Baker: State of the economy is strong
County in demand with 33 project deals valued at $23 million
Highlighting the current state of the economy, job creation and workforce development that has taken place in the county over the last year, Prince George’s County Executive Rushern L. Baker III (D) gave his fifth annual “State of the Economy” address to local business leaders, economic development experts, elected officials and residents on April 13 at the Colony South Hotel in Clinton.
The event was hosted by the Prince George’s County Economic Development Corporation (EDC) in partnership with the Greater Prince George’s Business Roundtable. This year’s presenta- tion emphasized the investments that the Baker administration has made in the county to bring forth high-growth opportunities for local businesses and residents. Baker highlighted the areas the county plans to focus on over the next 18 months, provided an update on key projects currently under development and announced a major project regarding future development around the Capital Beltway.
According to Baker, the county has been in great demand over the last five years thanks to the renewed interest created by the county government and business community. The county has $7 billion worth of growth and development in the pipeline, an effort that is changing perceptions and
getting people to look at Prince George’s differently.
“But now is not the time to slow down or let up,” Baker said.
“Part of what’s going to make this county move forward is having advocates that believe wholeheartedly in what we’re doing,” he said. “At the time that I became county executive, the normal course of things was simply not enough and to be totally honest with you, it was not acceptable. I knew that in order for us to truly change, we needed to take bold and innovative steps.”
In order for Prince George’s to remain competitive, Baker said the focus has to be on making the county attractive to potential investors whether they be businesses or families. The county is now positioned to take advantage of the opportunities that were always there because economic development, crime reduction and school system restructuring strategies are working, he said.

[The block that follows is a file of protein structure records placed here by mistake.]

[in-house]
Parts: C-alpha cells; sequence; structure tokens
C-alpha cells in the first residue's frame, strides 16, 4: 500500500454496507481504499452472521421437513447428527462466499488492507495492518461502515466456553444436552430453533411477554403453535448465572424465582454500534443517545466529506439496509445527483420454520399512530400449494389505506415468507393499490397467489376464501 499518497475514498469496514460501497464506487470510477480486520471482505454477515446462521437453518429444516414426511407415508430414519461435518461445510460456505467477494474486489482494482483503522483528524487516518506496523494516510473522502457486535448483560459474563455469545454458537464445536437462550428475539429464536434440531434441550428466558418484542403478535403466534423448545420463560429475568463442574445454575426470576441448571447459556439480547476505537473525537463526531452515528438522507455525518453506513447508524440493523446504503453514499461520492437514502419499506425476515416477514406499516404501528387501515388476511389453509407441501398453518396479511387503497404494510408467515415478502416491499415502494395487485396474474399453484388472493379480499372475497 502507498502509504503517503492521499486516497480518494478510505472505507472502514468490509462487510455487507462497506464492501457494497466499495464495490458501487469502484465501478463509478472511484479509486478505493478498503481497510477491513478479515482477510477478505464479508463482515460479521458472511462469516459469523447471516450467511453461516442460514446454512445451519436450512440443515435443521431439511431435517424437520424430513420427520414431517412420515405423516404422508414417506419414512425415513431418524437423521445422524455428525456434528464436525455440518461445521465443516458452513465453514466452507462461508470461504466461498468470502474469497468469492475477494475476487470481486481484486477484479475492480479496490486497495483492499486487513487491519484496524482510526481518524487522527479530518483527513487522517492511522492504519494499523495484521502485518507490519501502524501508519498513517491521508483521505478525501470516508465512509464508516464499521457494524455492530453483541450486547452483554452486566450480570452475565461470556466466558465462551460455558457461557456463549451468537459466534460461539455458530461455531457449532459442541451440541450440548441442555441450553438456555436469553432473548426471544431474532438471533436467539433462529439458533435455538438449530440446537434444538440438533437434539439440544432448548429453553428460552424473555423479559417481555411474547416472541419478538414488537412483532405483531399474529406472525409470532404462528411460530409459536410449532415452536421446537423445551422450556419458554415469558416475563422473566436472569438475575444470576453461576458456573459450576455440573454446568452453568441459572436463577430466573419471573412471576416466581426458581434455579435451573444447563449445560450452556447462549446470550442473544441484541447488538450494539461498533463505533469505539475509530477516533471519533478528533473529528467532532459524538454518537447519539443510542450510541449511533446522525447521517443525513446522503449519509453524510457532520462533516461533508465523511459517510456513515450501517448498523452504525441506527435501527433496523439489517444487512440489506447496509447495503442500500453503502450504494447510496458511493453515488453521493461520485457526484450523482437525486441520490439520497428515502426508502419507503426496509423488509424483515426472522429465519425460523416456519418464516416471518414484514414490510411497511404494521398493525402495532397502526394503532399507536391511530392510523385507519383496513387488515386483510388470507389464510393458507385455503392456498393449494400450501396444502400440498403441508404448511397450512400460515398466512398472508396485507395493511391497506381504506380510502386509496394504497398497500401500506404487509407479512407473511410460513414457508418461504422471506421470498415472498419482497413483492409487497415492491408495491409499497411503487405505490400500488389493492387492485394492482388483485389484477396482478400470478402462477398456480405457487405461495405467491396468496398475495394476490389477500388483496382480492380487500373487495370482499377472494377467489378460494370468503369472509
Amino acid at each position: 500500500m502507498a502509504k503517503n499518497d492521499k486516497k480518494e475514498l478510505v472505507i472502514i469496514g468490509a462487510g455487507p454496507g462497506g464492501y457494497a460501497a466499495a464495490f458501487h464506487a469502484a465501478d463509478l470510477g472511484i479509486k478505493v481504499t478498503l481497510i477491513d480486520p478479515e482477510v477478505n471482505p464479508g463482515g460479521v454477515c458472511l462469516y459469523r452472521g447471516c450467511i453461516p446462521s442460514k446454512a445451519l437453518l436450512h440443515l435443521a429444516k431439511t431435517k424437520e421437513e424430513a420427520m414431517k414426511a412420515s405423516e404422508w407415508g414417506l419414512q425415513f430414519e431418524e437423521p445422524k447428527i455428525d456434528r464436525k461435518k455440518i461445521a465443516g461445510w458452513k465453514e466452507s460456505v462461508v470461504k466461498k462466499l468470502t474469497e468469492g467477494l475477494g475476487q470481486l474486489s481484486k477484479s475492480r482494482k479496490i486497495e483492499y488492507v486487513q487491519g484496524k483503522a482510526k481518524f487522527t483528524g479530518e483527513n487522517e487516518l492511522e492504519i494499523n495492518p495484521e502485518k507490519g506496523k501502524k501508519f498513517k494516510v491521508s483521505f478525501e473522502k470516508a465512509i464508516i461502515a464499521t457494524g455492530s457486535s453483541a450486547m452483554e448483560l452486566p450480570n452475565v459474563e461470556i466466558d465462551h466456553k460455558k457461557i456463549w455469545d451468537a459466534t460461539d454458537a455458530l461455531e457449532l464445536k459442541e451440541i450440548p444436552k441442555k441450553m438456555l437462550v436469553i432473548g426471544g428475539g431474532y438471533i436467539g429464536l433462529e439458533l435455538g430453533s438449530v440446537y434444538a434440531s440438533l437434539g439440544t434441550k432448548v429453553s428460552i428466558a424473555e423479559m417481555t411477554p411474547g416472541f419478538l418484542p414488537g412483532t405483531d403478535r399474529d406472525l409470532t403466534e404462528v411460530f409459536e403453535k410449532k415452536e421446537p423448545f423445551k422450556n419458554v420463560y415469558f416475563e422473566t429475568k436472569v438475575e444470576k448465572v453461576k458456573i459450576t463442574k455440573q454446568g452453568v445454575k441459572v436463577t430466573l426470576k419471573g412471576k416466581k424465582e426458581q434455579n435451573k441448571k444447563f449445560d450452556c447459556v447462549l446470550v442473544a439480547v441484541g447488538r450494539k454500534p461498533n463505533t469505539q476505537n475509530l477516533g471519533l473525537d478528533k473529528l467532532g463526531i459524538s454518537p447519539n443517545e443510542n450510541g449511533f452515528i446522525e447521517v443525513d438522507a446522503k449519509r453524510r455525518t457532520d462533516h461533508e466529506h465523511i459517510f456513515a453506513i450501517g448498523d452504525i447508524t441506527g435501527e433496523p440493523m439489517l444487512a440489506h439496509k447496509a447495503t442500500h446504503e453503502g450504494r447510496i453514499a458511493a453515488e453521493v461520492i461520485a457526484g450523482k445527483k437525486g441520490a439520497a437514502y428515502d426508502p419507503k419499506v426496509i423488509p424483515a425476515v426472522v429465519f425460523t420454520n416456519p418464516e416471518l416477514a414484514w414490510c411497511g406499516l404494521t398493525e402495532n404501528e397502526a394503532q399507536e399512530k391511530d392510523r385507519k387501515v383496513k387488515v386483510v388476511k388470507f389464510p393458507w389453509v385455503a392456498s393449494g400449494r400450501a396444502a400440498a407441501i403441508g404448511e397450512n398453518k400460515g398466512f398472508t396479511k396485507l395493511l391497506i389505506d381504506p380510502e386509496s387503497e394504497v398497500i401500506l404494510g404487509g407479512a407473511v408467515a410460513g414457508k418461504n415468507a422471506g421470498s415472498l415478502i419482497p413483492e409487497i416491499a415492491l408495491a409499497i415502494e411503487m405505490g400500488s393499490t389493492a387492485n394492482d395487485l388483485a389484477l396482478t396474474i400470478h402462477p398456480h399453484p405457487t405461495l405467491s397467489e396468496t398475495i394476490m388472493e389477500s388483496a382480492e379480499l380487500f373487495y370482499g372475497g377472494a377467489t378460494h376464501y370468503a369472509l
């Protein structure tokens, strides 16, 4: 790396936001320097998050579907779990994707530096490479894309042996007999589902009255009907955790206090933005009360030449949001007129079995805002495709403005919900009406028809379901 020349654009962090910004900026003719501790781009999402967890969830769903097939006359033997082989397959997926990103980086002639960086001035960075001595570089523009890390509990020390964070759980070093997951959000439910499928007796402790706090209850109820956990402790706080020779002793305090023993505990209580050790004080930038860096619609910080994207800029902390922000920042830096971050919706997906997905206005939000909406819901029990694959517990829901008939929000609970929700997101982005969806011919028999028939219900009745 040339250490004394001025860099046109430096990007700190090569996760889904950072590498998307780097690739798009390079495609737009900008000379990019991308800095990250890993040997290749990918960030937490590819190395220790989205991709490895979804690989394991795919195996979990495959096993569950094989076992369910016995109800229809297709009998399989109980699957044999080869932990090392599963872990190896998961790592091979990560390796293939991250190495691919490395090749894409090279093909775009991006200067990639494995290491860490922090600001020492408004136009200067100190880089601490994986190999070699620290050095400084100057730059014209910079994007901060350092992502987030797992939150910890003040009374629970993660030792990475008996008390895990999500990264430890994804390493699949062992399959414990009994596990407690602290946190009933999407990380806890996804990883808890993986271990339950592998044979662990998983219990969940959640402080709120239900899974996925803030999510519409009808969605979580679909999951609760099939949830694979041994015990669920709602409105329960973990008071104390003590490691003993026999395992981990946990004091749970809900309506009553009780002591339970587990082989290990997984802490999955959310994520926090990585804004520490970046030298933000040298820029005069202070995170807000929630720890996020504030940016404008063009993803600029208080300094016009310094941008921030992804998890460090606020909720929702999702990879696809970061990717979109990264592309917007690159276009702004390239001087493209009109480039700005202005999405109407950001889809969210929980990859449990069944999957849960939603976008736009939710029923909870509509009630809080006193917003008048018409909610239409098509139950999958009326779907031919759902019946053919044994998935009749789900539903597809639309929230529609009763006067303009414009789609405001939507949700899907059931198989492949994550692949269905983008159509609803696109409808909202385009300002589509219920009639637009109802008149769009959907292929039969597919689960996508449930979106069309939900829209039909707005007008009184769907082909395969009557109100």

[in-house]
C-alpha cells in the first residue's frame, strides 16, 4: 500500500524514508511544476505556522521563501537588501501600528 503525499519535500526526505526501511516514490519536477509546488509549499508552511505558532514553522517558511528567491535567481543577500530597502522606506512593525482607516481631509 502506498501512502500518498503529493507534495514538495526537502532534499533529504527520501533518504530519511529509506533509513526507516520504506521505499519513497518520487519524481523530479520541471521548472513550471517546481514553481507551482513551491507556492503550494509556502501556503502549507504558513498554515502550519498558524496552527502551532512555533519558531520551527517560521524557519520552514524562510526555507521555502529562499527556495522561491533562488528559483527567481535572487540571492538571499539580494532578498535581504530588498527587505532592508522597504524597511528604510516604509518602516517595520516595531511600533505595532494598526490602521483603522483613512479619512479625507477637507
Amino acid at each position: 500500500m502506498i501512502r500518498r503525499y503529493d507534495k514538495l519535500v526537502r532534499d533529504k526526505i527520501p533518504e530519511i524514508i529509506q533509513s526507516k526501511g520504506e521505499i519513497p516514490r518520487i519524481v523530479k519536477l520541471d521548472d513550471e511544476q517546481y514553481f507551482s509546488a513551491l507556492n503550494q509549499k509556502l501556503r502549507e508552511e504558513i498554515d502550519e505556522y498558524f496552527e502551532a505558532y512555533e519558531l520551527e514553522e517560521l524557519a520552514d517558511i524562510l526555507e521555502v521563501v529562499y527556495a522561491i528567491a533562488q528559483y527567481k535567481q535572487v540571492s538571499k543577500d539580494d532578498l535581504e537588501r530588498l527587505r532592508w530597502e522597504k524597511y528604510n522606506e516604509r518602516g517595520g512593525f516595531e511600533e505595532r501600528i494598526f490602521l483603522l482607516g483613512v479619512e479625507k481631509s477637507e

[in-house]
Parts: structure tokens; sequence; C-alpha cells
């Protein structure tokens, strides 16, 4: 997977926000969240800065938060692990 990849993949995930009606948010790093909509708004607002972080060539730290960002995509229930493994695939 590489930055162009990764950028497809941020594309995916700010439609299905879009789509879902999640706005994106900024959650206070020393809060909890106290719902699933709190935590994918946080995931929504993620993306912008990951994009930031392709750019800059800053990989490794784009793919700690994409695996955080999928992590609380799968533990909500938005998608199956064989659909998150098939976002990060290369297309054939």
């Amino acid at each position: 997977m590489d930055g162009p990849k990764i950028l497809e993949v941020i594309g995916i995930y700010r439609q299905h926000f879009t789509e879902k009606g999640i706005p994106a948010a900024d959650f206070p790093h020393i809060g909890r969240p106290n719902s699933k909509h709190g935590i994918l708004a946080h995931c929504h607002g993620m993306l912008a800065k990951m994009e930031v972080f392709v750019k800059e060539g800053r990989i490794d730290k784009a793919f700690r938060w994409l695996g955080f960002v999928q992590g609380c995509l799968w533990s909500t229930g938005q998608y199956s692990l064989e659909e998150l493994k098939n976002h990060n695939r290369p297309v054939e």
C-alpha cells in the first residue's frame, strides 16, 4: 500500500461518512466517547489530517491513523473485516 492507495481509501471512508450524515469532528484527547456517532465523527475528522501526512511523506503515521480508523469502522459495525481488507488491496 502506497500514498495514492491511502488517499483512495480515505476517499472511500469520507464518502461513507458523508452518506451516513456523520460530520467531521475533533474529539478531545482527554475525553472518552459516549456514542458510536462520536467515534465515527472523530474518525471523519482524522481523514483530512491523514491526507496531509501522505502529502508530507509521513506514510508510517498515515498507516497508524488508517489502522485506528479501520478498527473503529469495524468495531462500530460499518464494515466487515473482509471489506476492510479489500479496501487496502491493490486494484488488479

Fortunately, the county has experienced exponential growth as a result of the Baker administration’s efforts in helping to activate prosperity and accentuate valuable opportunities, he said. The catalysts for this growth included instilling integrity and confidence in county government by implementing ethics reform; streamlining the permitting process and establishing an agency specifically designed to address permitting, inspections and enforcement; launching the Transforming Neighborhoods Initiative; establishing the $50 million Economic Development Incentive Fund; and appointing a highly accomplished chief executive officer to improve the county’s school system performance, according to an EDC press release.
“All of these efforts were done to reposition this great county to take advantage of the opportunities that I knew were there, that I saw and you saw everyday,” Baker said. “But most importantly, the main reason why we did things things is because it is all of our jobs to deliver services and ame- nities that will make living, playing and working in this county equal to, or I dare say, better than any place in this jurisdiction.”
Baker said economic development is important because it generates revenue, allowing the county to better fund its schools, provide public safety, health and human services, transportation and other key services.
“I don’t want us to miss a single opportunity or to be overlooked ever again. This Washington region is going to grow in the next several years and despite what some people might say, I think we’re in a great position to get that growth right here in Prince George’s County,” he said.